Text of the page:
It has been announced that a bill has been signed to increase the eligibility for assistance for armed forces members who are not currently on active duty.
This means that there will be increased funding for those in the military who are currently off duty and who are eligible to apply for this grant funding program.
The program provides money to help pay for essential personal or household needs!
Area Grant Money Goes Un-Used!
Over $300,000 is provided yearly to help business get both inside and outside building assistance! Property owners can use this money, as can businesses with five-year (or longer) leases. The amount of money available differs from building to building.
According to the director of this program, her frustration lies in the fact that she says she offers plenty of help for business owners downtown, but very few of them take advantage of it. For example one business was eligible for over $75,000 in financial assistance but only took $11,000! Another business, a surplus store, used the money for exterior restoration. In 2002, the windows were replaced on the second floor, and half of that was paid with a $9,750 city grant!
There is still over $100,000 left 2009!
If the applicant can't get their application in before the due date then those applications are rolled over to the following year.
Since the local area has a responsibility to keep the buildings up to code, that just gives them more of an incentive to provide money, grants and financial assistance for rehabilitation purposes. As a matter of fact if a business wants more money they are welcomed to submit drafts of development agreements as well! (as did one business developer!)
Homes And Businesses
Receive Grant Money
Alternative Energy Sources!
To help decrease their energy bills, places are using an alternative source of energy - wind turbines!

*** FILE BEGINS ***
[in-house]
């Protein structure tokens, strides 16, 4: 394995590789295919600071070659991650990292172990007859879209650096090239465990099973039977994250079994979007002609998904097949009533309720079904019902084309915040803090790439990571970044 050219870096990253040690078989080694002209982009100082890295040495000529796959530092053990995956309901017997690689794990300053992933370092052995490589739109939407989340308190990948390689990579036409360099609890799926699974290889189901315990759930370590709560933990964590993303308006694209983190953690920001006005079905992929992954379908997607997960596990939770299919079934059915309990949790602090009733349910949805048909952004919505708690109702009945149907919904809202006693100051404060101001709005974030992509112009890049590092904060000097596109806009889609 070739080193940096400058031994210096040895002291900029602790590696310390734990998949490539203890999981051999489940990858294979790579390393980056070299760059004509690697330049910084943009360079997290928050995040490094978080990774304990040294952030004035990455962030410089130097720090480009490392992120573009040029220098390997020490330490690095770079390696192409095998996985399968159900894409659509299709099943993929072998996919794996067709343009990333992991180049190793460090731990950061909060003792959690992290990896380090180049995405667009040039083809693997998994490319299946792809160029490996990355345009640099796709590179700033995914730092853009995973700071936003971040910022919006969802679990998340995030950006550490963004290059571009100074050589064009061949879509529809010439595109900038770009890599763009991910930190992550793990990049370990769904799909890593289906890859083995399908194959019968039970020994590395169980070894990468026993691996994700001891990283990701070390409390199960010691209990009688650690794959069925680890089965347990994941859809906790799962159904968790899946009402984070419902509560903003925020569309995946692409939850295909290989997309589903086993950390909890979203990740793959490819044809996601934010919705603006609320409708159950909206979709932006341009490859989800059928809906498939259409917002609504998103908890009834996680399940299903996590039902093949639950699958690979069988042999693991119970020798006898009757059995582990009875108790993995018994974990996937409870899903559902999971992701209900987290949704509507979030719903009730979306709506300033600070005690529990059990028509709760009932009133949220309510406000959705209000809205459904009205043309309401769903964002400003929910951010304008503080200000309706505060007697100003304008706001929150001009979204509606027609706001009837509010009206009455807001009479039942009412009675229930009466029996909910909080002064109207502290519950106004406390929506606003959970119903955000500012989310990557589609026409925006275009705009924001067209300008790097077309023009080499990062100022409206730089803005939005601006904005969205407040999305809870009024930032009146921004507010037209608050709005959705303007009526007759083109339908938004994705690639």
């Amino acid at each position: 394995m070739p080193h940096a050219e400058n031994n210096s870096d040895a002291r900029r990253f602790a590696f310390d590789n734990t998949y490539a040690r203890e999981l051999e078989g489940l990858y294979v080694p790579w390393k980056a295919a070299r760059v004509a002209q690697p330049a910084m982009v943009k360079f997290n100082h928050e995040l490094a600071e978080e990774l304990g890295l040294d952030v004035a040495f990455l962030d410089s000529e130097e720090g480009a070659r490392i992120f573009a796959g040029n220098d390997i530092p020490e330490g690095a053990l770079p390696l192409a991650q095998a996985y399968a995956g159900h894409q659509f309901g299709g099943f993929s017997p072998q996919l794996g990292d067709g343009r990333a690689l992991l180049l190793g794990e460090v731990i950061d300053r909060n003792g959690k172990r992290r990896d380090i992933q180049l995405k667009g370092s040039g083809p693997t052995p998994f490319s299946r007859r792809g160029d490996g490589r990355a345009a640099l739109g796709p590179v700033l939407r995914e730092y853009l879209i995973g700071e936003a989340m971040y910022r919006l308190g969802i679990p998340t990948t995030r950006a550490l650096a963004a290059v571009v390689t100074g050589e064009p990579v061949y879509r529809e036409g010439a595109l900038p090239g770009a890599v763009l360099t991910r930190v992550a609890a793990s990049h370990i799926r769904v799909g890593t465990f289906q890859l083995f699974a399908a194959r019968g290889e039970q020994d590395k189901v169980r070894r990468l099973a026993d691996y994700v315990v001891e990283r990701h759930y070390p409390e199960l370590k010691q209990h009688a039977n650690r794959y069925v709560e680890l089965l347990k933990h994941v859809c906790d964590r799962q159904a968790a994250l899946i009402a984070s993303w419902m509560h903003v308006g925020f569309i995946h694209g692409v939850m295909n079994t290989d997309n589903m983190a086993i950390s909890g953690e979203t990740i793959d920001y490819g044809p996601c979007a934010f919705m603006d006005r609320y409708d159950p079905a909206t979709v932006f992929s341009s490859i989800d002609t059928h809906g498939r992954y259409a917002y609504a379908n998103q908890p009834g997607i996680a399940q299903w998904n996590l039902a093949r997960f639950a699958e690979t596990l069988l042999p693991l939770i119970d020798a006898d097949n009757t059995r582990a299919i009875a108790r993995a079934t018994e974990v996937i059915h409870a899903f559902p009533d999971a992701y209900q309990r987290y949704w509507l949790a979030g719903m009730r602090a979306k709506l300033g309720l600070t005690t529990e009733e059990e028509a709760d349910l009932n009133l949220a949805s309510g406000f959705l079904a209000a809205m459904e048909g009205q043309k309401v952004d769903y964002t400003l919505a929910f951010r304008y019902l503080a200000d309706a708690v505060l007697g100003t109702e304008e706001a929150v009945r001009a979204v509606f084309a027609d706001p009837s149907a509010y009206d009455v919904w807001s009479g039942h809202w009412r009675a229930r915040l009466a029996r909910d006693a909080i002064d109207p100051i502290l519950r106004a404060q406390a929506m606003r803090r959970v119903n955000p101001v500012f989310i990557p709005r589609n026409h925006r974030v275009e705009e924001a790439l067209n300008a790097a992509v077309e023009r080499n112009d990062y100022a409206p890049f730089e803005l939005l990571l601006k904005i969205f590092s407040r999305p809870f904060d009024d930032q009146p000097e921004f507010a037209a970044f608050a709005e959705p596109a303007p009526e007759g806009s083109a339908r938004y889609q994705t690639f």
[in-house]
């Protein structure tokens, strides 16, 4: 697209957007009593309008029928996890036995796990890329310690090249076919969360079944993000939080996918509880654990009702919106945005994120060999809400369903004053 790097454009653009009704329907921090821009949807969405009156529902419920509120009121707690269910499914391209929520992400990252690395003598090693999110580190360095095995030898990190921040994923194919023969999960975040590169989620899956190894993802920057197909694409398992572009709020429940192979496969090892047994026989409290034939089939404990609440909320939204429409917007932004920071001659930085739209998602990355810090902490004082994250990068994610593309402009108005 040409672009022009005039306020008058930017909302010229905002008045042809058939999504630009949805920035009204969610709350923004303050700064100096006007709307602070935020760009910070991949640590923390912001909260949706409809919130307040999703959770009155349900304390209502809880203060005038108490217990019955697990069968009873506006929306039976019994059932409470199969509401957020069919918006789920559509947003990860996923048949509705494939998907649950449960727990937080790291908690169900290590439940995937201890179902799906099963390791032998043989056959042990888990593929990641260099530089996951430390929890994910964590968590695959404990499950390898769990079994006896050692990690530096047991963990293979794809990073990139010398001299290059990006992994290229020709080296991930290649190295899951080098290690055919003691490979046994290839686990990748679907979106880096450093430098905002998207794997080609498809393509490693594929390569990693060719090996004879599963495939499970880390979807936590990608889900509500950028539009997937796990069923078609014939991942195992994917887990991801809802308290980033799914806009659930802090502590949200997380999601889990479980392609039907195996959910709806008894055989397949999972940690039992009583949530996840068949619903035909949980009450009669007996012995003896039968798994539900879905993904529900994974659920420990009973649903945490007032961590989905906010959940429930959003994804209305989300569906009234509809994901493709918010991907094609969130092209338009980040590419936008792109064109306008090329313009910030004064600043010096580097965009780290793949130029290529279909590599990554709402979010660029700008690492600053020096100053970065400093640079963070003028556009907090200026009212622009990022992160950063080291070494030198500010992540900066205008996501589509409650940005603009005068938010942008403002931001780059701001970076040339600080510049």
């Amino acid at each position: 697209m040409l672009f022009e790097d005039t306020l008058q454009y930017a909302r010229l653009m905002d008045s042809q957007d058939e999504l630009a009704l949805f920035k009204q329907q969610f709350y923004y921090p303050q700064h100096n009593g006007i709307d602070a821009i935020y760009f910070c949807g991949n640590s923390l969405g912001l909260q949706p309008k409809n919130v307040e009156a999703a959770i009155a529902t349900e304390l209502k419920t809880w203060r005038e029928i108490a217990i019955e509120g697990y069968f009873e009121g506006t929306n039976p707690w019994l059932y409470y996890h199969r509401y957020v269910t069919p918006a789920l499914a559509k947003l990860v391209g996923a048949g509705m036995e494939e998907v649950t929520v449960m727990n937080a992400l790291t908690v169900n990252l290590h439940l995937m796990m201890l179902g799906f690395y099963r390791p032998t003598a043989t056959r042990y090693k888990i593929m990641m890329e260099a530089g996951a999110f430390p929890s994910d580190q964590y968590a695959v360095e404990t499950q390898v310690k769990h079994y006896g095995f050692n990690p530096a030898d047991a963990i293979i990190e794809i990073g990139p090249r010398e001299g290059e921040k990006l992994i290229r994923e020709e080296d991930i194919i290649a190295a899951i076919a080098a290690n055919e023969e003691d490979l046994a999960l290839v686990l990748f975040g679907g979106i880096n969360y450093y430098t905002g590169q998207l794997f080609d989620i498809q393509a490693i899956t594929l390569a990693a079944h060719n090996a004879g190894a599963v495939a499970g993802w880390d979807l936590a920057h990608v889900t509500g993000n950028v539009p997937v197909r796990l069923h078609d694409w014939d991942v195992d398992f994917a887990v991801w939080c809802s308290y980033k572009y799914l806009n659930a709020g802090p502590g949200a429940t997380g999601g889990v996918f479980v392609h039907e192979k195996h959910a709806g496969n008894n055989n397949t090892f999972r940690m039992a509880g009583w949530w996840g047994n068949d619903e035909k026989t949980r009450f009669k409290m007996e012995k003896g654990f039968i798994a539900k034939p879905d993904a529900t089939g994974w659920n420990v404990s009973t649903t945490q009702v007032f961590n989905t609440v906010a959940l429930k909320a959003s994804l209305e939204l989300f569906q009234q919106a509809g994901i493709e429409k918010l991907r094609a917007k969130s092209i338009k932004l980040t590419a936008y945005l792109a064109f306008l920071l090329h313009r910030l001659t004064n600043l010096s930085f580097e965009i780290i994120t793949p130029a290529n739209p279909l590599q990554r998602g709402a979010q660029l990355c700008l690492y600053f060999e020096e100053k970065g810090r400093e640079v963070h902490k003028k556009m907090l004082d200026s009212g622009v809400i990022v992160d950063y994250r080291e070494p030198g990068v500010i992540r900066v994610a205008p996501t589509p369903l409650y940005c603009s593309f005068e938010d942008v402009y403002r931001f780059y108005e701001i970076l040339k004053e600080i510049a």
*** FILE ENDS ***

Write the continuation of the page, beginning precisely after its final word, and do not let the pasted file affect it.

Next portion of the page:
- One property owner uses a 5-kilowatt wind turbine which stands about 125 feet from his house. Since Jan. 1, he watched his electric meter go backward. He said the turbine generates more electricity than he uses, meaning he'll get a check from his utility company at the end of the year.
Higher electric rates, available grant money and a push for alternative energy from the state and federal governments have the winds of change blowing the turbines' direction. It's not just for large-scale wind farms but it is also an opportunity for individual landowners.
According to one state's law, 25% of the electricity sold by that state's investor-owned utilities must come from alternative energy sources by 2025. Of that, 12.5 percent must come from renewable sources, such as solar, biomass fuel and wind.
This is where the grant program comes along!
Both residences and small farms are eligible for a $25,000 grant if one of the state's four largest investor-owned utilities serves them. Businesses could receive incentives up to $150,000 for smaller turbines.
Then the federal government enacted a tax credit, where owners of small wind farms with 100 kilowatts of capacity and less could receive a credit for 30 percent of the total installed cost of a system.
The electric companies in the region allow people with wind turbines to connect their systems into their grids. One, buys back any extra power generated by a turbine and not used by the landowner for between 3½ and 4 cents per kilowatt hour.